I fixed her hands, with her rosary. I kissed her. Had music playing softly by her ear. Told her that it was okay to go. I gave her permission.
    A Cardinal was outside on the bird feeder. I had never seen a Cardinal there.
    I looked at my Mother and she took her last breath. I felt the pulse in her neck. Then it stopped.
    Her body was there.
    I do believe that Cardinal was her saying So Long.
    It’s the saddest of my days of life of a caregiver, yet the most rewarding of my days of a caregiver.
    I look at all Nature and see my Mother.
    I see her Steadfastness in the trees. Her loving ways in the morning sun rising. I realised. Her body left me but not her spirit essence.
    My Twin Flame.
    My Mother. ♡

    Reply
    • Fairytale story Mine is not going that way. My mom is home on hospice and having hard time passing She has terminal agitation they say and goes back and forth from waking up to checking out again for days from fear when she’s moved I have no idea what to do. I have full time aid with her and leave after a short visit if sleeping and caring for the house etc. I do all the pills and crush them because aid not allowed and pray she takes them We had a beautiful life together almost everyday and this is just unbearable to do alone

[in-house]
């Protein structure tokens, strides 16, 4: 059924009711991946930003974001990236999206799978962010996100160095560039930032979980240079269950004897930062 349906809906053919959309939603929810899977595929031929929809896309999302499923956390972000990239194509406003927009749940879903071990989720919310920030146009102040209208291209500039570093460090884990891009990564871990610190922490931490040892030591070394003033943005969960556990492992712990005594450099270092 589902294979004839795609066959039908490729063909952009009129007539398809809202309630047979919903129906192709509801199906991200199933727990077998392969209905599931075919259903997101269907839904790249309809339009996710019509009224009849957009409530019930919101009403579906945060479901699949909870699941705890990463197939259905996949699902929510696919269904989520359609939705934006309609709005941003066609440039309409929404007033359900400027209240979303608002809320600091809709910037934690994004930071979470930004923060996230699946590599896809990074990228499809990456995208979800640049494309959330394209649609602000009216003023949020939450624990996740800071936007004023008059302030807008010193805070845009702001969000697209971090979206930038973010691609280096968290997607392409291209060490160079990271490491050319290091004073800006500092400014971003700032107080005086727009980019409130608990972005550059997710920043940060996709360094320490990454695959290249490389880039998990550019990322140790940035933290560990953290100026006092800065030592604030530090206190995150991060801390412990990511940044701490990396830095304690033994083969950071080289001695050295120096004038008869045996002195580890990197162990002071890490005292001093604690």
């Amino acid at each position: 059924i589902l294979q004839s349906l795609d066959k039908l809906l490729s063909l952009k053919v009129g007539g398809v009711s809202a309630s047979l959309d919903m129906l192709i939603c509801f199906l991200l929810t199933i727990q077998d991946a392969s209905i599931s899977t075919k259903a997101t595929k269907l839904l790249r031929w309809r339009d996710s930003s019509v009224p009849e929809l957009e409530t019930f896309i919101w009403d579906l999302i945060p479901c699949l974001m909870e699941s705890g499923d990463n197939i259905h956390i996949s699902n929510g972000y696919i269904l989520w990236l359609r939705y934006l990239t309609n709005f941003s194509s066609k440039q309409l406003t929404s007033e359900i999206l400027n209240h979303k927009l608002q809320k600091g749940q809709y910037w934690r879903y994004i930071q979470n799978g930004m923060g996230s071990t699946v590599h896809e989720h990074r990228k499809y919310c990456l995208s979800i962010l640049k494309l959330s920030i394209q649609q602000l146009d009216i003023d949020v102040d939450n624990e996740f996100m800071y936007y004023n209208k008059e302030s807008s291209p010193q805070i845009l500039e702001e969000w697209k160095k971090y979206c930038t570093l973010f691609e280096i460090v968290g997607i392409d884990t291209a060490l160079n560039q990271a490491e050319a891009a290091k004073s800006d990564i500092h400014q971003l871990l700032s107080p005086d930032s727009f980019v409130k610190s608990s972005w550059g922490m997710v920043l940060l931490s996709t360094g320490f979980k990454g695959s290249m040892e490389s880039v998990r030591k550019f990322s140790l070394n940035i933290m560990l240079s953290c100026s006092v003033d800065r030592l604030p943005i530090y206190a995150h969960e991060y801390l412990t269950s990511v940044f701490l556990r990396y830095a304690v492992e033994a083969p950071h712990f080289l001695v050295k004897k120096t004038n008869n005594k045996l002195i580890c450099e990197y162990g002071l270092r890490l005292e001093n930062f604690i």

Reply
    • Diane Breitfeller, I understand.
      Had hospice told you her time is near?
      If so, talk to the Social Worker.
      They are there to help you.

      Two weeks before my Mother passed I was told she’s in a decline.
      The week before she was speaking heavy things to all of us. Deep. Making us cry.
      The Friday before I gave permission for the morphine.
      My Mother hasn’t eaten in months. It was to ease that tenseness. But also it’s painful Starvation.
      It was her wishes.
      No feeding tube.
      I had put my mother in 300 mg of seriquill for the nights to knock her out.

      You have to remember. Dementia patients are not a steady decline. They rally back a few times. Which my mother had done.

      I know this is hard. Ask a neighbor to administer the meds if you cannot do it.